Recently, Supply and Demand Executive published an article called The Three Things You Need to Get Right in Your Extended Value Chain by Steve Mehltretter and Vadim Kapsutin which suggested that there are only three critical operational resources that businesses need to balance and get “right” in order to succeed:
- lead time
Although I don’t agree that the problem is this simple, I do agree that these are three key operational levels that need to be well understood if a business wants to improve its operation and that the authors are right when they state that most companies struggle with effectively optimizing these resources holistically and in an integrated fashion across the extended enterprise. I agree that few companies understand their interactions well enough to make explicit and accurate trade-offs between them and take a “silo” approach to optimizing each resource independently and that this frequently leads to poor cost, quality, and delivery performance. These issues really need to be looked at as a whole, and not as three distinct problems.
The authors also note that operations research experts can derive the interactions and trade-offs on a mathematical basis, but the question of how managers can use the insight to make the right decisions within their organizations still goes unanswered for the most part. They also note that most managers don’t understand how each of these operational resources individually affect quality, price and (reliable, on-time) delivery – the dimensions that matter to the organization’s customers. I have to agree here as well. I also think that until the right optimization & simulation based tools to understand the tradeoffs are acquired by an organization, the situation is not likely to change.
Diving in, capacity is defined as machine capacity, labor capacity, and the physical space required to achieve a desired level of output within a desired period of time. It’s something that every business measures and controls, but few appropriately take the notion of demand “uncertainty” into consideration when planning and fewer still look at capacity in conjunction with inventory requirements and inbound/outbound order-to-delivery lead times. Volatility of demand and order-to-delivery lead time need to be an integral part of the overall resource planning exercise. This is the only way that an organization will be able to accurately determine where capacity should be located, what form it needs to take, and what levels need to be available.
Inventory is defined as the number of finished goods on hand as well as the number of unfinished goods and raw-materials on hand required to produce the finished goods. A high level of finished goods inventory (theoretically) allows for shorter order-to-delivery cycles and better customer service, but can come at a high cost. A low level of raw materials inventory can lead to significant idling of capacity or long lead times when demand suddenly spikes.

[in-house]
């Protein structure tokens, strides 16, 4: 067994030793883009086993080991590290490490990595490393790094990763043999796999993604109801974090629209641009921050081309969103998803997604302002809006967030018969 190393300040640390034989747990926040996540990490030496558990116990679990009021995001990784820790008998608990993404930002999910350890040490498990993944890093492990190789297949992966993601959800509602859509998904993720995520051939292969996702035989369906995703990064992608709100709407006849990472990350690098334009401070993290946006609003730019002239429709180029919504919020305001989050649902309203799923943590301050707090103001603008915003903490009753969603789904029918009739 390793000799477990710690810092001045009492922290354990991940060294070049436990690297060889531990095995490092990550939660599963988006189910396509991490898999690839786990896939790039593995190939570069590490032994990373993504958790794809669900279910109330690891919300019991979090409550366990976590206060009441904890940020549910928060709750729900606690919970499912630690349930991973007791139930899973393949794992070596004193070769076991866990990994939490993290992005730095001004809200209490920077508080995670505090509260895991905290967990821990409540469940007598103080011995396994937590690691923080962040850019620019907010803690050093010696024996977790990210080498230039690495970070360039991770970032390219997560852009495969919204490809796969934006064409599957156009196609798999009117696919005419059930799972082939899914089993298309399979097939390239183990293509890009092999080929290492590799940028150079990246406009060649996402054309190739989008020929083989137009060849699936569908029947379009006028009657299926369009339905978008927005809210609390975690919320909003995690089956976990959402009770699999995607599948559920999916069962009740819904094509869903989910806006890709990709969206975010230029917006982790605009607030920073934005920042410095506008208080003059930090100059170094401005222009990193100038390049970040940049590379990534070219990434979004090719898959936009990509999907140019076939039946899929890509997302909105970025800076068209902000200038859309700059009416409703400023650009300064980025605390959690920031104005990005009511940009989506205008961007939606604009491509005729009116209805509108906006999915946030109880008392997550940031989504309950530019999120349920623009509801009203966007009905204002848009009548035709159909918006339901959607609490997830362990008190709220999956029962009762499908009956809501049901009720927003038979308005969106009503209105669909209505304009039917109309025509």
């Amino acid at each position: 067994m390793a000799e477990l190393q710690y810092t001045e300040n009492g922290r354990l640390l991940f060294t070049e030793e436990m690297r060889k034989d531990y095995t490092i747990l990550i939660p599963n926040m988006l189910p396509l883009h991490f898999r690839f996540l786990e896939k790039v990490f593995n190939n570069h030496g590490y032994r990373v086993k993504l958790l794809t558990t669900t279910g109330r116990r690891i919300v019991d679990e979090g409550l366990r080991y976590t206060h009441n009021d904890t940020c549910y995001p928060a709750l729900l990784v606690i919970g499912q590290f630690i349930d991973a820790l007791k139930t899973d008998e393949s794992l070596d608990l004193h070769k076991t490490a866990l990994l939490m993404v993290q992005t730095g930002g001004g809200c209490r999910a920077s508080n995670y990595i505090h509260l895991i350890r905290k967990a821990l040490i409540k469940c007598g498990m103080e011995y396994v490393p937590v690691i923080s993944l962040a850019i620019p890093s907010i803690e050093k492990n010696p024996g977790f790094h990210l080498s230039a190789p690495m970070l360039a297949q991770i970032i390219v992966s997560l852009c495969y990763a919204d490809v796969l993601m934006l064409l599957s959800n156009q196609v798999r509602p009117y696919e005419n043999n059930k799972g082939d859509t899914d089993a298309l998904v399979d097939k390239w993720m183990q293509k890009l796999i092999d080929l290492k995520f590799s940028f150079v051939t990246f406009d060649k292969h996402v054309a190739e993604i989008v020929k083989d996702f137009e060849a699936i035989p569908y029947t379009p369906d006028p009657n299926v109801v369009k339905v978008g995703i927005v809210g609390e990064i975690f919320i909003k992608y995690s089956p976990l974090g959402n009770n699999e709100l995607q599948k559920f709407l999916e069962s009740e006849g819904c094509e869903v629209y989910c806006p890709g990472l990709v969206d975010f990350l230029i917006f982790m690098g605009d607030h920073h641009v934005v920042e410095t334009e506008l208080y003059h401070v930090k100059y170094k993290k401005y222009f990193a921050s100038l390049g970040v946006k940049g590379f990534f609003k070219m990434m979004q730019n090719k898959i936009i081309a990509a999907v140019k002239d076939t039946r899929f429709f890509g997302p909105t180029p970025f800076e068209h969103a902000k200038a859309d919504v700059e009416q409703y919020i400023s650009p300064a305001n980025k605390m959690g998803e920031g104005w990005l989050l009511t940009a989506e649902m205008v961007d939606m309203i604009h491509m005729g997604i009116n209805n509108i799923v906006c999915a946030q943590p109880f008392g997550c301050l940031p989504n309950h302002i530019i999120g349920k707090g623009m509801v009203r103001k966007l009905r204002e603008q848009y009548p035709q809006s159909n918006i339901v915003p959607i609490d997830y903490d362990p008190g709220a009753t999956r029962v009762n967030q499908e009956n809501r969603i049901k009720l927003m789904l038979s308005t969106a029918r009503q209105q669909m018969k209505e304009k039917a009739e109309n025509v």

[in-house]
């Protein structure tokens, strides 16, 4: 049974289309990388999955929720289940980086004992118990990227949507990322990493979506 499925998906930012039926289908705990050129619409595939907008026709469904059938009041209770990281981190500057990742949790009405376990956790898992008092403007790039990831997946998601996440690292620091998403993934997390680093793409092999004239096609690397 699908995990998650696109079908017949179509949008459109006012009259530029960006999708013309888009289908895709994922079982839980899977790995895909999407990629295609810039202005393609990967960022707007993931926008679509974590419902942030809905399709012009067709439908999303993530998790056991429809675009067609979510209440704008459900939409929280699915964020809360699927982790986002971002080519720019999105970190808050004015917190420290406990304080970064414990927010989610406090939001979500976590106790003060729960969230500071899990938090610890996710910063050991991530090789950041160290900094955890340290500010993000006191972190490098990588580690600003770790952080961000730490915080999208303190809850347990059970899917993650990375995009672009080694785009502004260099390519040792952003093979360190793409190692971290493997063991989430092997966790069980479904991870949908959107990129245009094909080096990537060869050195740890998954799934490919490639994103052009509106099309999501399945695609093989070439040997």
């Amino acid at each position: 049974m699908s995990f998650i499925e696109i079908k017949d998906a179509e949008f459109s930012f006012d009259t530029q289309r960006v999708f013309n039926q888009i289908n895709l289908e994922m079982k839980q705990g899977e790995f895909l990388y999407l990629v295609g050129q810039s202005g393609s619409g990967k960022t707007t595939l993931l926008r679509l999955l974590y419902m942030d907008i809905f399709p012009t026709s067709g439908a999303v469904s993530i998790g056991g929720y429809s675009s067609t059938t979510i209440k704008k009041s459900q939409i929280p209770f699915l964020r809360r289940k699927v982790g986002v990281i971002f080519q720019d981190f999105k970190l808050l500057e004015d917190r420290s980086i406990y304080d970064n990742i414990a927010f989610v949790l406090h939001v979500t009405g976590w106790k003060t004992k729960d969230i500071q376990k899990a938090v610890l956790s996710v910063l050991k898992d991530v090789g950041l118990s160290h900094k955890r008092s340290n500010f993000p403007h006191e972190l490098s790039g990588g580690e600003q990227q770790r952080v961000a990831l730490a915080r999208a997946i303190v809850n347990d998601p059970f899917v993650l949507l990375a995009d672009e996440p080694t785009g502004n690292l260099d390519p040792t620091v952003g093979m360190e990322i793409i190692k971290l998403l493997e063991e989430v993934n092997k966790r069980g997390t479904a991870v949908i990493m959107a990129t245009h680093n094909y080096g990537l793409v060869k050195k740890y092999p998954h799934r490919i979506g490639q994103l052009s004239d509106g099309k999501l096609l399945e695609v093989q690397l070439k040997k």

Lead time is defined as the amount of time it takes to get new raw materials into the processing plants and get finished goods from the plants or warehouses to the end customer. When not well understood, procurement may grant excessive lead times for piece-price reductions that cost the company more than it saves or finance may require unreasonably low levels of inventory that have the same negative effect when demand spikes.
The authors than include a nice chart that categorizes key trends, their drivers, and the resulting impact on critical operational resources.
|Trend||Drivers||Capacity Impact||Inventory Impact||Lead Time Impact|
|Globalization||new market emergence & low-cost labor locations||more capacity required||more transit stock and finished goods inventory||longer and more variable lead times|
|Extended Enterprise||technological and functional focus on “core”||less capacity required||more transit stock and finished goods inventory||longer and more variable lead times|
|Product Complexity||niche market, product localization, & shorter life cycles||more capacity required||more finished goods and raw material inventory||longer and more variable lead times|
|Capacity Consolidation||fixed and variable cost reduction, market share, new markets||less capacity required||less finished goods and raw material inventory||longer lead times|
Finally, it finishes off with some recommendations of the solutions that companies should employ to come to grips with these problems, which include:
- Develop Buffers to Improve On-Time Delivery Performance
Capacity and lead time can also be buffered like inventory. For example, telecommunications and computing always reserve redundant capacity and companies can pad lead time requirements for non-critical or non-fad goods.
- Make Differentiated Customer Service Strategies a Reality
Understand what each customer segment values in terms of cost, quality, features, and delivery performance. Don’t promise more than is necessary up-front, leaving room for buffers if needed, and balance inventory, capacity, and lead time to meet each customer need even in extreme situations.